Will patients really “own their own data?” We certainly don’t seem to in any other aspect of life any longer. Why will it be different in this instance?
And a Theranos clinic may be coming soon to a pharmacy near you. On Monday the company is launching a partnership with Walgreens for in-store sample-collection centers, with the first one in Palo Alto and expanding throughout California and beyond. Ms. Holmes’s long-term goal is to provide Theranos services “within five miles of virtually every American home.”
So who could argue with that story right? A bright young prodigy emerges from Silicon Valley, drops out of Stanford and ten years later develops a product that could disrupt the healthcare industry for the better. So what’s the catch? Well, as the Wall Street Journal itself noted later on in that very same article:
Ms. Holmes declines to discuss Theranos’s future plans, though one may speculate. There could be military applications in the battlefield, especially given the numerous framed American flags across the Theranos office and the presence on its corporate board of retired Gens. Jim Mattis and Gary Roughead, former Defense Secretary Bill Perry and former Secretary of State George Shultz.
It was this paragraph that raised a red flag for me back then, but I more or less brushed it off and forgot about the story. Until today, when I came across an article by Robert Wenzel titled, What is Henry Kissinger and Gang Up To Now? It was here that I realized there are far more shady members of the board that was initially reported. We can now add to the list:
- Henry Kissinger
- Richard Kovacevich- who served as the Chief Executive Officer of Wells Fargo & Company from 1998–2007 and Chairman of the Board from 2001-2009.
- William Perry- Former Secretary of Defense
- Riley P. Bechtel -Chairman of the Board and a Director of Bechtel Group, Inc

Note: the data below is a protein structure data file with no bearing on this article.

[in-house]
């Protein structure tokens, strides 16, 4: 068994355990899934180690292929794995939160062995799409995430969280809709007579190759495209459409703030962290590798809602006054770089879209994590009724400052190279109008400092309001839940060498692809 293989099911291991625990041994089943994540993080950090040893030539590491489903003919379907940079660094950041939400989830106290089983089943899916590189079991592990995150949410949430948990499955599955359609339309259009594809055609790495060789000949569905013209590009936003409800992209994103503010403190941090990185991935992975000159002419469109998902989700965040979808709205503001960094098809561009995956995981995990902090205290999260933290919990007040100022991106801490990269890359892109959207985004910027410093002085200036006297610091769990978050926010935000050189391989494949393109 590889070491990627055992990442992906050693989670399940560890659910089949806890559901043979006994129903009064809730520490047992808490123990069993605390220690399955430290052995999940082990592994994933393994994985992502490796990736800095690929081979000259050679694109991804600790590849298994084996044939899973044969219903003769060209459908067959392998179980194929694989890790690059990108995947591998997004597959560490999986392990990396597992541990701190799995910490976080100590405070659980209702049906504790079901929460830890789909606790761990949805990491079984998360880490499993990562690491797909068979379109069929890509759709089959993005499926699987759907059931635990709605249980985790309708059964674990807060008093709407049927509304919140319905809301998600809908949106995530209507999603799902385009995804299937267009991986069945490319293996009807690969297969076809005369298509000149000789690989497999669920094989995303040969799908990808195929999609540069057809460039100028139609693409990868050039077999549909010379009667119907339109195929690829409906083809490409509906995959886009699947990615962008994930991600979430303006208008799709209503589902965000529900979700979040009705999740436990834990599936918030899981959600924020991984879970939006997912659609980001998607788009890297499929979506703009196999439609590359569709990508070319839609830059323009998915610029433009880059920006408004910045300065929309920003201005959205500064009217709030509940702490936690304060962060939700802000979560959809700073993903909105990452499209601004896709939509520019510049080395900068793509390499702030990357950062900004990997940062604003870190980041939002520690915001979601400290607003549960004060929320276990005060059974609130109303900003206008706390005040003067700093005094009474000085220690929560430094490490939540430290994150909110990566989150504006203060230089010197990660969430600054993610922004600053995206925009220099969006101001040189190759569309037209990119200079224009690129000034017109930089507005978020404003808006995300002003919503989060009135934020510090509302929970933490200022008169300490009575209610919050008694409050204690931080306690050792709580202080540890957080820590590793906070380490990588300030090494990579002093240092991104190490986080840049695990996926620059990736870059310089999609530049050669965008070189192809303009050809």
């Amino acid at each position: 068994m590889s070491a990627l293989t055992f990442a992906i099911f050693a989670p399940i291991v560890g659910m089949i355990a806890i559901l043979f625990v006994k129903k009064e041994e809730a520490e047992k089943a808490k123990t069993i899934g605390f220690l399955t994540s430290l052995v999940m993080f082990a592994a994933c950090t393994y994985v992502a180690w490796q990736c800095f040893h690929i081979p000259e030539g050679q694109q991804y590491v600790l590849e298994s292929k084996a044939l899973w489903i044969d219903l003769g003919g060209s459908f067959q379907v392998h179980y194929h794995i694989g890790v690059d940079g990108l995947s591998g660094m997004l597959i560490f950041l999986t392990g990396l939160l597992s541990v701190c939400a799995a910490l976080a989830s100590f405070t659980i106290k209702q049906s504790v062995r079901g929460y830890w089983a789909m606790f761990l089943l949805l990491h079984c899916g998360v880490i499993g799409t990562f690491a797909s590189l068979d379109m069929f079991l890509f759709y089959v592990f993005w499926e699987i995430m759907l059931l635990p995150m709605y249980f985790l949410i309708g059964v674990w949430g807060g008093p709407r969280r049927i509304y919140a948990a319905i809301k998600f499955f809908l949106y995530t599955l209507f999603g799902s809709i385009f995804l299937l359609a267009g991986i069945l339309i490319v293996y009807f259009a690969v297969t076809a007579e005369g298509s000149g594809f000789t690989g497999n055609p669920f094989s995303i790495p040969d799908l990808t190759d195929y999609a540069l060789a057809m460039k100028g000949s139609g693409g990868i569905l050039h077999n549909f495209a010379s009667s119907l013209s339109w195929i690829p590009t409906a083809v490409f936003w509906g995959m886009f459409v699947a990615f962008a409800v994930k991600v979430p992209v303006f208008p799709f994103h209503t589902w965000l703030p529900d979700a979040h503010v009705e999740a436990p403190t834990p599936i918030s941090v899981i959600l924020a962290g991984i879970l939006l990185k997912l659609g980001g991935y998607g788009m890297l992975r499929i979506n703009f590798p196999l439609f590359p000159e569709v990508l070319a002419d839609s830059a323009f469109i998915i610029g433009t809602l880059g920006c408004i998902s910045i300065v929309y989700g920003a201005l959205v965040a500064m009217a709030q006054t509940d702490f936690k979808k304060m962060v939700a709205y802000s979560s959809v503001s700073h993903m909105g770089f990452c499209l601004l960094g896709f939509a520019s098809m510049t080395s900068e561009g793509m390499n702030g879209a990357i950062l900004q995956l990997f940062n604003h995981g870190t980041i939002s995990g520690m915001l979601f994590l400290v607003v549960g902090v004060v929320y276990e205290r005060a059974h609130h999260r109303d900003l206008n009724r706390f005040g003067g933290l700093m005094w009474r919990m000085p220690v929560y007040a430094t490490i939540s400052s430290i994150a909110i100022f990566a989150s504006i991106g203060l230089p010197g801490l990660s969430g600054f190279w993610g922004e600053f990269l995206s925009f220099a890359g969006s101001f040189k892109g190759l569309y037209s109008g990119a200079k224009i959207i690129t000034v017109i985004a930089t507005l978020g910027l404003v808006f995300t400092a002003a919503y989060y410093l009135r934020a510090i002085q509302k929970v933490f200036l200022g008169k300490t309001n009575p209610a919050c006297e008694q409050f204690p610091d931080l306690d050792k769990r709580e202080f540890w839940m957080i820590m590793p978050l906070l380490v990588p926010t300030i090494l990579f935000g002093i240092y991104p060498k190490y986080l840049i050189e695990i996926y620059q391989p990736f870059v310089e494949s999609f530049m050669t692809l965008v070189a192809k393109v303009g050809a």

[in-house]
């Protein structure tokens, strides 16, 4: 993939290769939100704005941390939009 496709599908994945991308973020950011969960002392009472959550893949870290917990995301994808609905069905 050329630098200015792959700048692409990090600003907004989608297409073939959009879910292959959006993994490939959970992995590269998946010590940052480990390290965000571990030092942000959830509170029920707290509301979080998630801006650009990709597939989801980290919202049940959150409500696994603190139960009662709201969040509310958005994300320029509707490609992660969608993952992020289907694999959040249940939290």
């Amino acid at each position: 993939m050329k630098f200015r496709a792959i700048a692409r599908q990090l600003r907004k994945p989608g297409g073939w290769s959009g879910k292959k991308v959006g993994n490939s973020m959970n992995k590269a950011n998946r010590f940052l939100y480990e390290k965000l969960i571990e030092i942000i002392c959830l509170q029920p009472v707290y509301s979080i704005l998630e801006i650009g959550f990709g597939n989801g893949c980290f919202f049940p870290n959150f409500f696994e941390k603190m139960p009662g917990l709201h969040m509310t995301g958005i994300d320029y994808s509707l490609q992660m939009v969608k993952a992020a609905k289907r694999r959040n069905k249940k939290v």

- Bill Frist- Former U.S. Senate Majority Leader
- Samuel Nunn- Served as a United States Senator from Georgia for twenty-four years and as Chairman of the Senate Armed Services Committee
Yes, this whole thing becomes very creepy, very quickly. You can accuse Henry Kissinger of many things, but being a humanitarian isn’t one of them. Furthermore, you’d think there’d be more healthcare professionals or businesspeople on the board, but it’s almost all military men and politicians.
Even worse, in a USA Today story earlier this month titled, Change Agents: Elizabeth Holmes Wants Your Blood, Kissinger seems downright giddy:
“Elizabeth’s iron determination and great intellectual ability turned me from a mild skeptic to an enthusiast,” says Kissinger, adding that he was introduced to Holmes by his friend Shultz.
“We aren’t exactly a group of people who give away our time lightly,” Kissinger says with a laugh. “But we are impressed with her commitment to lowering health costs and bring this advance to developing nations. Elizabeth may make a lot of money, but that is not her motivation.”
I have no idea what these military men and war criminals are up to, but it probably isn’t good. When there’s smoke, there’s fire. And there’s a lot of smoke here.